Having dipped his toes in just about every comedic pool—from stand-up to television to playwriting to screenwriting—Gotham TV Writing teacher Jim Mendrinos has found there is more than just one path to being funny.
Officially, Jim began performing stand-up comedy at the age of nineteen. Unofficially, he says he was probably the only eight-year-old kid who could do a Foster Brooks impression. (For those of you who don’t know, Foster Brooks was a comedian whose main gag was telling stories with a drunken hiccup.) Then, Freddie Prinze came along and altered his comedy world. “Before Freddie, comedy was all gags,” Jim says. “But he talked about living in a crappy, walk-up apartment building and I lived in a crappy, walk-up apartment building. He had roaches and I had roaches. He had a crazy super, I had a crazy super.”
Before long, Jim performed stand-up at the fabled Catch a Rising Star in New York City. “I waited in line to get an audition. By the time I got on stage, it was 1 am on a Monday morning.” Then Jim hit the road. “I had followed a young lady down to Nashville, as most stories go,” he laughs. “The two loves of my life at that time were comedy and whatever woman I was chasing.”
As luck would have it, the producer of Hee-Haw saw one of Jim’s shows in Nashville and hired him to write one-liners for the television show. (For those of you who don’t know, Hee-Haw was a country version of Laugh-In.) Throughout his career, Jim has worked for David Letterman, The Tonight Show, The Chevy Chase Show, Head of the Class, Roseanne, and Saturday Night Live.In addition, he has been staffed on nine TV pilots and optioned eleven pilots to different networks.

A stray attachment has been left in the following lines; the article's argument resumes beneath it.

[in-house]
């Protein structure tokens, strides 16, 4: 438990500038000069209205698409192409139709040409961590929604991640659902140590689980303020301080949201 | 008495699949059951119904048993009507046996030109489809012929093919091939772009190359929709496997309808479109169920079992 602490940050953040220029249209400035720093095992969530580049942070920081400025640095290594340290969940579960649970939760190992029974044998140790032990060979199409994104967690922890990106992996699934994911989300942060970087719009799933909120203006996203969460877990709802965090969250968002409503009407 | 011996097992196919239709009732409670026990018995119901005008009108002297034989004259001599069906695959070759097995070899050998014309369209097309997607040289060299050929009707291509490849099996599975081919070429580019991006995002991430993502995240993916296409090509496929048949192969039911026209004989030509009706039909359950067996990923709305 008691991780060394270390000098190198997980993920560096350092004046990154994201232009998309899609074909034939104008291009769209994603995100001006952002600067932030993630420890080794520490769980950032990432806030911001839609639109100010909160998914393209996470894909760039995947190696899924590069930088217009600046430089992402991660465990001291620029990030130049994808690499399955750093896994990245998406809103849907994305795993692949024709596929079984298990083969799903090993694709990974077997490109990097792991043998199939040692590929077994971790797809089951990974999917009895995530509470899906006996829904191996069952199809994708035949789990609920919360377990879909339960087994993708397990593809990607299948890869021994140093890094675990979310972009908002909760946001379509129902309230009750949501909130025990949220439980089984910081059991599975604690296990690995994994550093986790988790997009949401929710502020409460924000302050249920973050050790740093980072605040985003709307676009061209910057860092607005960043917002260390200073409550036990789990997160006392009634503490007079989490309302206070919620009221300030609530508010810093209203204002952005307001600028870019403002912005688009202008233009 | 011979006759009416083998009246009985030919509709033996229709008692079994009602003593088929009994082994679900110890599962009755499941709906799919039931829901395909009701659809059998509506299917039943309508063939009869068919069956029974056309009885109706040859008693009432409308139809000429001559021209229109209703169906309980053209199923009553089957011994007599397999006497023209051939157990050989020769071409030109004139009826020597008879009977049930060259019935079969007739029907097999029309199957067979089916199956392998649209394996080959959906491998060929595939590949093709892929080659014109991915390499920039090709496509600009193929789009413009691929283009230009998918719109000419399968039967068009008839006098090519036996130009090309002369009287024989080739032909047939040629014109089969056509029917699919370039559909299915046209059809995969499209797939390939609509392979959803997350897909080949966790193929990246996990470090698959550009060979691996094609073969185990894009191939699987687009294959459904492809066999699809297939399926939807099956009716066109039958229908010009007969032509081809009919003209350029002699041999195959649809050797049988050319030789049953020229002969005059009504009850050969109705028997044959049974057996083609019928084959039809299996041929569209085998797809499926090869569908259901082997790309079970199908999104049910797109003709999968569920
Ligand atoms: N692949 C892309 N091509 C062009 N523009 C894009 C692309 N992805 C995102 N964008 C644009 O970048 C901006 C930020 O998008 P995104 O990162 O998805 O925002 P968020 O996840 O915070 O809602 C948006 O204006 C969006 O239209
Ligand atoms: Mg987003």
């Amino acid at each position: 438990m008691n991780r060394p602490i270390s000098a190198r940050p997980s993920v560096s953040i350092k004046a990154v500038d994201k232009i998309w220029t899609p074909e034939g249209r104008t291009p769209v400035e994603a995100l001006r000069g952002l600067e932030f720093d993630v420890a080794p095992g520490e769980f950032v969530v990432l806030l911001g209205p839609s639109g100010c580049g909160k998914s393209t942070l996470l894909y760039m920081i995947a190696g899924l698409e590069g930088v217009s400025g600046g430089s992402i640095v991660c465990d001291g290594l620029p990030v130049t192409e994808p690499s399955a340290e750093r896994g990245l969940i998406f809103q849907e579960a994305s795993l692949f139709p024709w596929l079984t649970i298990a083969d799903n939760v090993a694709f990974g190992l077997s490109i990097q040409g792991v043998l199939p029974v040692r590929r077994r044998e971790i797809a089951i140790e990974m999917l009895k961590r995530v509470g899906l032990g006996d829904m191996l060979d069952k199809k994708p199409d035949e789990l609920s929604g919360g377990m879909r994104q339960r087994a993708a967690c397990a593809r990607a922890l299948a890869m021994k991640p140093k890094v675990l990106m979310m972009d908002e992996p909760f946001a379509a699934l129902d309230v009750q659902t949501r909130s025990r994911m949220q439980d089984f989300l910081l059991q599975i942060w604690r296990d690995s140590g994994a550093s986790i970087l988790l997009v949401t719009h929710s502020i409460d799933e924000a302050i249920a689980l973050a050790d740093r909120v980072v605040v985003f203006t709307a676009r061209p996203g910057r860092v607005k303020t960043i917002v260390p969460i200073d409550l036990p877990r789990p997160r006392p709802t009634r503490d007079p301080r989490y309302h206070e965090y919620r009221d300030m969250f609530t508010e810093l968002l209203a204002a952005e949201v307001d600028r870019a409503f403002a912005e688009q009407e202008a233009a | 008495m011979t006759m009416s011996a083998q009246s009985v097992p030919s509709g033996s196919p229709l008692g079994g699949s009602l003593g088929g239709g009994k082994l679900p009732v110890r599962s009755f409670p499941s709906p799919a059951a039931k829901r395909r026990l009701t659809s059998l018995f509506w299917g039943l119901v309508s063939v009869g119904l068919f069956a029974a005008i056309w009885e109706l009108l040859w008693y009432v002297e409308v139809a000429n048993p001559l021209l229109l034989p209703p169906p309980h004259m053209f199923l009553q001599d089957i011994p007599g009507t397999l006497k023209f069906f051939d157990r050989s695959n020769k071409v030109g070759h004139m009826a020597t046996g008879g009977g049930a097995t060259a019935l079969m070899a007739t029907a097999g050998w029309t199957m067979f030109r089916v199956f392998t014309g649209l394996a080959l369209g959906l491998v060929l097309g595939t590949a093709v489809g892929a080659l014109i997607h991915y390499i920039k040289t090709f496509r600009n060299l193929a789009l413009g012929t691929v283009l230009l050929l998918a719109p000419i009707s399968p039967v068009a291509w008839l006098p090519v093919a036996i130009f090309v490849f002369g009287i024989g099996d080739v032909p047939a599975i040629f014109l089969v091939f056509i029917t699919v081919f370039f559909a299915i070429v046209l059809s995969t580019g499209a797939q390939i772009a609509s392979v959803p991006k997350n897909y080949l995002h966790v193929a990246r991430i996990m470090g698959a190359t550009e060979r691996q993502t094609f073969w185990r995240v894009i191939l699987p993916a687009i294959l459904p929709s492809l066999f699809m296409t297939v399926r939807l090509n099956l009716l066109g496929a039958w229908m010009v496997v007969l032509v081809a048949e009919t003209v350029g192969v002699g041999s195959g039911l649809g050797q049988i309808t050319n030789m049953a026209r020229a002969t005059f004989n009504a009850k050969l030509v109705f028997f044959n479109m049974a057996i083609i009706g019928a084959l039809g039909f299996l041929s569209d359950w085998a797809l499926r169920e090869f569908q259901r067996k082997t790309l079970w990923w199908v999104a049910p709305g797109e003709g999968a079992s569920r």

“Your reputation is currency,” Jim stresses. “I’ve never missed a deadline in television, which is rare. I get calls that I think are slightly beyond my talent, but I get them because they know by hook or by crook, it’ll get done.” But, on the other hand, as Jim tells it, “You get hired to get fired. I have the honor of being fired by Tina Fey.”
Jim has also dallied in political humor as a frequent guest on Fox News’s Strategy Room website. Jim says, “It’s a lot of fun until people start yelling. Then, it becomes a horror show. There is more of a left versus right conversation than a right versus wrong.”
“If it weren’t for a lot of patient and wonderful writers,” Jim says, “I’d probably be an accountant.” He adds, “I had a great advantage starting out so young. When you’re floundering at 19, people want to help you. When you’re floundering at 45, they don’t want to as much.” Far from floundering, Jim now has the resources to give newer comedians a chance to get off the ground. He produces the New York City Underground Comedy Festival, which has helped at least 70 comedians get on television for the first time. He says, “I wanted to help people in the same way that my mentors helped me.”
Jim’s experience in stand-up has helped him teach TV in the classroom. “Stand-up teaches you how to read people,” he says. “I know how to change my approach based on reactions. I can see if people are getting it.” (And for those of you who don’t know, Jim teaches TV Writing for Gotham.)